Supreme Court Holds State's Do Not Waive Sovereign Immunity For Inmate Claim Under the Religious Land Use and Institutionalized Persons Act

Supreme Court Holds State's Do Not Waive Sovereign Immunity For Inmate Claim Under the Religious Land Use and Institutionalized Persons Act

Sossamon, a Texas prisoner, sued Texas and prison officials, seeking injunctive and money damages under the Religious Land Use and Institutionalized Persons Act for Texas prison policies that prevented inmates from attending religious services while on cell restriction for disciplinary infractions and that barred use of the prison chapel for religious worship for these same disciplinary reasons.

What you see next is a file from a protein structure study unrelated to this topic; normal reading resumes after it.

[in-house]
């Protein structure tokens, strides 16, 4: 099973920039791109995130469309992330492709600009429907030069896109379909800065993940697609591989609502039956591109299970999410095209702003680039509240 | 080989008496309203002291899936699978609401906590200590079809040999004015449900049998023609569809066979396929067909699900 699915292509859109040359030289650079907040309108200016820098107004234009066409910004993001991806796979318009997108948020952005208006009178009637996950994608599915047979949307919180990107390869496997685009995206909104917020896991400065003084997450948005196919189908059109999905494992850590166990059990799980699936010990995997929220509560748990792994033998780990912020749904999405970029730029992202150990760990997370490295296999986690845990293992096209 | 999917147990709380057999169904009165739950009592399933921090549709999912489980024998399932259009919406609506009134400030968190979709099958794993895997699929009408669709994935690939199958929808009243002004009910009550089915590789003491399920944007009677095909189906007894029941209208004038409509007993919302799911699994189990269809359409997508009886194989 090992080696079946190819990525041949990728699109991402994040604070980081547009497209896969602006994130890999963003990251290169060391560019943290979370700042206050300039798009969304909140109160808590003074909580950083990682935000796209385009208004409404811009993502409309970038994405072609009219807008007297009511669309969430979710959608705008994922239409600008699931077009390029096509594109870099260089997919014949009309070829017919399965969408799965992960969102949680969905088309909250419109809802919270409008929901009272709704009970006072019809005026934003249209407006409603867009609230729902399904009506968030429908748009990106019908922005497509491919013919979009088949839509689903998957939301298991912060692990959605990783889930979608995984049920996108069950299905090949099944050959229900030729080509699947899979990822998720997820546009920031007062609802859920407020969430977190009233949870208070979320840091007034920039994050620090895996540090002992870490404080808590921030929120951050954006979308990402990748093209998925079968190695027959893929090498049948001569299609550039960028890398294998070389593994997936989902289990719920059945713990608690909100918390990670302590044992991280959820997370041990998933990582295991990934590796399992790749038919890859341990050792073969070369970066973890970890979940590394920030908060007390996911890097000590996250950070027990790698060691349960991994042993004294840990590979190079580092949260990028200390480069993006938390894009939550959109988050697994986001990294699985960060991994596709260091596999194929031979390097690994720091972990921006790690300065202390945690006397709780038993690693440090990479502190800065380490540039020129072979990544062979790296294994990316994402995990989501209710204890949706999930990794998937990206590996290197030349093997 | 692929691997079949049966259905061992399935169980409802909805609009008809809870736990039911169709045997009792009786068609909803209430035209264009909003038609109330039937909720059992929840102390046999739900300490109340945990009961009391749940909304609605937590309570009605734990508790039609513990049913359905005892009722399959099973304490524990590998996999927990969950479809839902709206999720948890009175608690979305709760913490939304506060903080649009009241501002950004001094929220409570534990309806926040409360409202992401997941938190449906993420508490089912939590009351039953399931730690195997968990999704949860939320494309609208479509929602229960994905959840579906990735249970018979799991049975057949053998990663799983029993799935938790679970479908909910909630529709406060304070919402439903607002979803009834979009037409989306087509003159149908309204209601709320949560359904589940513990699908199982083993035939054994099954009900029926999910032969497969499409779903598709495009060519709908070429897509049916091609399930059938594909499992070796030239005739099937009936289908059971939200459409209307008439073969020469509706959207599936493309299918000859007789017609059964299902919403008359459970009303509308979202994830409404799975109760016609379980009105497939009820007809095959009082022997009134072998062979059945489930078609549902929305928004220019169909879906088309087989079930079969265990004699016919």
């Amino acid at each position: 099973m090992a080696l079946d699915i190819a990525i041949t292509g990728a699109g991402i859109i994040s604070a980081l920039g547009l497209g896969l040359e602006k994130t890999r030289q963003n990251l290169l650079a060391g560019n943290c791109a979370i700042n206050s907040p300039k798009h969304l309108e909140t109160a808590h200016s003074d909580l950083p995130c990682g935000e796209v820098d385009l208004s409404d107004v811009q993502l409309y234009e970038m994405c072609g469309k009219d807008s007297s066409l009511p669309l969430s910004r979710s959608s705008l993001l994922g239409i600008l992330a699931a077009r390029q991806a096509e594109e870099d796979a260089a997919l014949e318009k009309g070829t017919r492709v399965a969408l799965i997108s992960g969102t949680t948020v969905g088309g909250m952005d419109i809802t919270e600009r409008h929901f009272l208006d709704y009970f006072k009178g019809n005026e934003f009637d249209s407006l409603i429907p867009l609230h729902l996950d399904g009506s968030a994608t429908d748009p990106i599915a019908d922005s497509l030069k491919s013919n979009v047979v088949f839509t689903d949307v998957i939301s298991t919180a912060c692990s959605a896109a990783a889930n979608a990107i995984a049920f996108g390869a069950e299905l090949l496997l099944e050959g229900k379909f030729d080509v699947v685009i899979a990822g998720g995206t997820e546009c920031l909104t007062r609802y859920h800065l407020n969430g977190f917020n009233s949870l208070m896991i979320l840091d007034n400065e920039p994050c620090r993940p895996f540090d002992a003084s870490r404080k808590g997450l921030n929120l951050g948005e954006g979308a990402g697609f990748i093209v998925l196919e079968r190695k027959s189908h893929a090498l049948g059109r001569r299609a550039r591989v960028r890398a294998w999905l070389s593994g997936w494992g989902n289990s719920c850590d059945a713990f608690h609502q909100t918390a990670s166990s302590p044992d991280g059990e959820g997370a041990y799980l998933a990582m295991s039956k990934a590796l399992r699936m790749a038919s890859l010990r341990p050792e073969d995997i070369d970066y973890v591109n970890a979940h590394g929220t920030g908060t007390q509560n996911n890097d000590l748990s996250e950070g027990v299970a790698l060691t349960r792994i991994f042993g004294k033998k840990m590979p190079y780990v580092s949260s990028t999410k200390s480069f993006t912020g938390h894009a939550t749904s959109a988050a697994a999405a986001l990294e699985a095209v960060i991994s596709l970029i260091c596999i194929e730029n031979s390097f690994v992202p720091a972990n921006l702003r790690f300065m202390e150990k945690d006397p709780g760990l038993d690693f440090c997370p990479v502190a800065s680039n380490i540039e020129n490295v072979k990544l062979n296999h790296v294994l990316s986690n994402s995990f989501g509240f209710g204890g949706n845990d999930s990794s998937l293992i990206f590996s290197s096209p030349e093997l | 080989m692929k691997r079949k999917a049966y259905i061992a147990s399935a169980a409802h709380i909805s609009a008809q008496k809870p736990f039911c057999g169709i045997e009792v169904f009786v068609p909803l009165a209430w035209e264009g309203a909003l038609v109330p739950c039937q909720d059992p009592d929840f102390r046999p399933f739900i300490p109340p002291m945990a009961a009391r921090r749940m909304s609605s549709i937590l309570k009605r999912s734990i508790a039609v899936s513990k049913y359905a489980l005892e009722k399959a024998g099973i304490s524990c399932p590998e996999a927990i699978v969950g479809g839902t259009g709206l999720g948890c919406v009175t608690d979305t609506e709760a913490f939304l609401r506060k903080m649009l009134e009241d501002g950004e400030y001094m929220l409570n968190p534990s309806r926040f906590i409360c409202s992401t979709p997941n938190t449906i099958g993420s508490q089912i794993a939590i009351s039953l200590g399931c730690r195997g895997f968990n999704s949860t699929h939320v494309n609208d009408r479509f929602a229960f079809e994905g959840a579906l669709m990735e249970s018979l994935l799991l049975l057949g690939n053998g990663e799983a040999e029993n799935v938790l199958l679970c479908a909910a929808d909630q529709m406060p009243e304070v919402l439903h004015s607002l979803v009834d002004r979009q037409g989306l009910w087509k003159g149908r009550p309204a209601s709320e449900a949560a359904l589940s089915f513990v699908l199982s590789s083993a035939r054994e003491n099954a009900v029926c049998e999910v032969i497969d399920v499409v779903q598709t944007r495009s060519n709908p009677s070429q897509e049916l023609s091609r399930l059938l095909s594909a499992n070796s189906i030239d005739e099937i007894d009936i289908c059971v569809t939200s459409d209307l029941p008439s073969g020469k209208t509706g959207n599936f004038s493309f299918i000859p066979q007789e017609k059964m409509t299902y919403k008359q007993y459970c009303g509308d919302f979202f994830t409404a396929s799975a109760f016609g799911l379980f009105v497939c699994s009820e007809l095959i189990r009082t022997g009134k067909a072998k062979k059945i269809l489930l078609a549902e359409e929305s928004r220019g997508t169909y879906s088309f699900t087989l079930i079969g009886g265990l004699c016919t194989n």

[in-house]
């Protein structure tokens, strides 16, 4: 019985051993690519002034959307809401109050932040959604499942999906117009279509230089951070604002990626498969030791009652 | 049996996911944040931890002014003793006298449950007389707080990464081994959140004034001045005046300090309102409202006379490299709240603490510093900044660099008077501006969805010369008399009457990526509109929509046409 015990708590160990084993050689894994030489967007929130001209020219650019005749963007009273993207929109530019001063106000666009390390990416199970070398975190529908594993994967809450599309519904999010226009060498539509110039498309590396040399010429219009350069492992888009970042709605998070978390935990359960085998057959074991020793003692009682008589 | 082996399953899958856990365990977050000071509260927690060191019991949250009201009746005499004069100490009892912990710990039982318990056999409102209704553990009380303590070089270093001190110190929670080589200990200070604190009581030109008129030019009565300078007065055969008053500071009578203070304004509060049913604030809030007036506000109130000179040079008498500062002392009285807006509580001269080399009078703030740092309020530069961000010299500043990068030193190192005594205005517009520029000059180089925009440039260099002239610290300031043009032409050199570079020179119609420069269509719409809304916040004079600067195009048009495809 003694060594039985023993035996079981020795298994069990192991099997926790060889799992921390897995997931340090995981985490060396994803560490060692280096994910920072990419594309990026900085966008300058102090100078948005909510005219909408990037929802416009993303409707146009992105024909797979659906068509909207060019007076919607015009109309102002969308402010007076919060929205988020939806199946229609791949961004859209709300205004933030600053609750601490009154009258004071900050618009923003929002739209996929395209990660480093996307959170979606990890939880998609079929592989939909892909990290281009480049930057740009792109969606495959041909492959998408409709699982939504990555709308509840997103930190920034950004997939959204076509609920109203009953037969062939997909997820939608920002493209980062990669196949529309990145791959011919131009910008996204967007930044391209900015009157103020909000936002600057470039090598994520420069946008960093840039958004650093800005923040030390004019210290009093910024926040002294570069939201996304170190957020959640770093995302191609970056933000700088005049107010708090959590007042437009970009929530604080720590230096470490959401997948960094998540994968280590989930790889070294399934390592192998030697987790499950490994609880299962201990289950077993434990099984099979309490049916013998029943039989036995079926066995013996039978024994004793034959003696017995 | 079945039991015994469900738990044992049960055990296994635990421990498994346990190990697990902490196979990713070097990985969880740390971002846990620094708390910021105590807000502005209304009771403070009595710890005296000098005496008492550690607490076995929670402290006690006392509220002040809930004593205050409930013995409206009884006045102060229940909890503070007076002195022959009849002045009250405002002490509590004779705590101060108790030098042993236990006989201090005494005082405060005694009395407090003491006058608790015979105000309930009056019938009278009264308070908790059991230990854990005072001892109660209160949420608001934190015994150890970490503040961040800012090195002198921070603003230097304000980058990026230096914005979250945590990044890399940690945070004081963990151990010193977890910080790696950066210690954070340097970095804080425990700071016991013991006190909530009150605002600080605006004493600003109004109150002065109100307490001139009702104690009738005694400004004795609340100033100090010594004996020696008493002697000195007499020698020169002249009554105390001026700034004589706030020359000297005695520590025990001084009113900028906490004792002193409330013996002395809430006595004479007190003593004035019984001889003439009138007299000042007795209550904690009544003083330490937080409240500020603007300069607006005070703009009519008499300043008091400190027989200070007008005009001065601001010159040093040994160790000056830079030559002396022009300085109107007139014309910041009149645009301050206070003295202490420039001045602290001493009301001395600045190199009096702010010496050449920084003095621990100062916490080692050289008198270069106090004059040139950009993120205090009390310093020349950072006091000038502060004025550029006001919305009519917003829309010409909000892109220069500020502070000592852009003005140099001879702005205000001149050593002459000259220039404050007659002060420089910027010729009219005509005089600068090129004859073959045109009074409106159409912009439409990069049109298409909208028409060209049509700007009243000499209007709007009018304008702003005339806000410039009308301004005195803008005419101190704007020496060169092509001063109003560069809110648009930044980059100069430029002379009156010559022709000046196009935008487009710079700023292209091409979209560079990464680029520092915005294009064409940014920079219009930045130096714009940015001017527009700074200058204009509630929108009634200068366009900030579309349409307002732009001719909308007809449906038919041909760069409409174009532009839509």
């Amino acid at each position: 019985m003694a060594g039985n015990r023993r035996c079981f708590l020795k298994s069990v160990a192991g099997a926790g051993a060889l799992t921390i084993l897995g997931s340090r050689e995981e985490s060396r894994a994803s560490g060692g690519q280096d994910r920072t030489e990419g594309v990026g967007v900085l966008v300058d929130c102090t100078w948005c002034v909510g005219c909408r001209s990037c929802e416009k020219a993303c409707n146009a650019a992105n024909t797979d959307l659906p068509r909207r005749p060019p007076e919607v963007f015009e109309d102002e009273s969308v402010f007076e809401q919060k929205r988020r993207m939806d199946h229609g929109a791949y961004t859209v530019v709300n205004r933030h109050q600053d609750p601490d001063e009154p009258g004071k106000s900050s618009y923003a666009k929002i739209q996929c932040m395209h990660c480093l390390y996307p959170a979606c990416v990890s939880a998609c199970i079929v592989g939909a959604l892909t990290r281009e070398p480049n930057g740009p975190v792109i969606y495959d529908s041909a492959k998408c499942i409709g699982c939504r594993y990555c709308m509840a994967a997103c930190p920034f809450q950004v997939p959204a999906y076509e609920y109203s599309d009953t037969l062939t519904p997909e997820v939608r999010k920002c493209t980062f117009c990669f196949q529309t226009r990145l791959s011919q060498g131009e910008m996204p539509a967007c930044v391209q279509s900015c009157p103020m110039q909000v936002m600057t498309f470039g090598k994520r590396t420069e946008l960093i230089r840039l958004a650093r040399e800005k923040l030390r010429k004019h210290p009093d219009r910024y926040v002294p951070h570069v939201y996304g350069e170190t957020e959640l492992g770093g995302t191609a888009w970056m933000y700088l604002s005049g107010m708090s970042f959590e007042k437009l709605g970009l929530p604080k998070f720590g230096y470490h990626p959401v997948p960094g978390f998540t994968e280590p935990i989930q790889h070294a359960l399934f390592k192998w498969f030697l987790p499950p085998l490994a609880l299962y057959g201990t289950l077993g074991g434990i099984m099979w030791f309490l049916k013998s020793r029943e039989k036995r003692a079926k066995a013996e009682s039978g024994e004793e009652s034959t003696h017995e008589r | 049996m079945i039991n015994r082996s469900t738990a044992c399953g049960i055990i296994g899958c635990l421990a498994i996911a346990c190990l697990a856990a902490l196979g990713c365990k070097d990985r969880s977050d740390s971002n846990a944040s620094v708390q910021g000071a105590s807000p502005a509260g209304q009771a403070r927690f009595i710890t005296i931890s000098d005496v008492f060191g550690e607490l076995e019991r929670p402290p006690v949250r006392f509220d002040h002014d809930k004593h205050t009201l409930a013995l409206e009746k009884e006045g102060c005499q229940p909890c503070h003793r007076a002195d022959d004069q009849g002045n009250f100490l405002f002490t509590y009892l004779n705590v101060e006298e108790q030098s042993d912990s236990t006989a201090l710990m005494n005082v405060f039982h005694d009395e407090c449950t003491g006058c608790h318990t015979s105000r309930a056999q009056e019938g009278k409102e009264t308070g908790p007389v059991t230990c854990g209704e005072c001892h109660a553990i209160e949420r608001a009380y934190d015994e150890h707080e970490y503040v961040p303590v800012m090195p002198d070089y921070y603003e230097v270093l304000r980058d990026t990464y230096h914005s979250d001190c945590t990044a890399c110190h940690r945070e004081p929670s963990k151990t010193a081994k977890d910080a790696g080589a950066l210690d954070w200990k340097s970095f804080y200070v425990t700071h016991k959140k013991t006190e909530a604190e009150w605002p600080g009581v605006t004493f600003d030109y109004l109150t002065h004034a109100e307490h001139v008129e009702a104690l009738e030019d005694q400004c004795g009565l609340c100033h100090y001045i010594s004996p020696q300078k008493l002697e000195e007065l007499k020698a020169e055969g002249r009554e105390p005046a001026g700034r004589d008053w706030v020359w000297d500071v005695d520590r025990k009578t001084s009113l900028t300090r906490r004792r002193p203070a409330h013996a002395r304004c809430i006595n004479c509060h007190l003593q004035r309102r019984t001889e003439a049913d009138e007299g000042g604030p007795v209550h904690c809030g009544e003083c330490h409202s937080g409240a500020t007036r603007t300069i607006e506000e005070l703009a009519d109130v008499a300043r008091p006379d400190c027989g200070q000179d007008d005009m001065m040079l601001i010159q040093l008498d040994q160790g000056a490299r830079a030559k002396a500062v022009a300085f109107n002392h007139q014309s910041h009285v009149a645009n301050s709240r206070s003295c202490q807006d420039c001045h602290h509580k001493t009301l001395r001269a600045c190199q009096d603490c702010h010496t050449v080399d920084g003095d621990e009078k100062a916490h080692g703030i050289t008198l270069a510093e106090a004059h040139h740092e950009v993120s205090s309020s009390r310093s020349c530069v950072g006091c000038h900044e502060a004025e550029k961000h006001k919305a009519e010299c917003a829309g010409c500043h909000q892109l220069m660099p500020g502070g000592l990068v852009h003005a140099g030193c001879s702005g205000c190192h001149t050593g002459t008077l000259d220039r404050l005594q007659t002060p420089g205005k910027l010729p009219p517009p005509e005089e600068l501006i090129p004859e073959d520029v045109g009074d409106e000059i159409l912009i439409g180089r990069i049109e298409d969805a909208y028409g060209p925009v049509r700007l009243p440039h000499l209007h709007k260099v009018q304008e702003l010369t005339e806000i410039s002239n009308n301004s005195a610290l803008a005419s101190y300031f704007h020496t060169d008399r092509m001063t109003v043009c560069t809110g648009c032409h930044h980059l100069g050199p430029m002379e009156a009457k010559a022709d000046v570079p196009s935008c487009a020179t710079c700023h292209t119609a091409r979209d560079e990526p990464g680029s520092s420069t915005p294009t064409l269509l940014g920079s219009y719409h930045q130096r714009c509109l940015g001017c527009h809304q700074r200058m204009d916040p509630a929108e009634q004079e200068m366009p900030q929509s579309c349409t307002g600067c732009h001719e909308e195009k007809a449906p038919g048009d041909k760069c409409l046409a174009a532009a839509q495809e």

The Supreme Court today rejected Sossamon's claim by affirming a lower court decision to allow summary judgement.

The Supreme Court held that in accepting federal funding, neither Texas nor any state consents to waive a state's sovereign immunity to private suits for money damages under the Religious Land Use and Institutionalized Persons Act.


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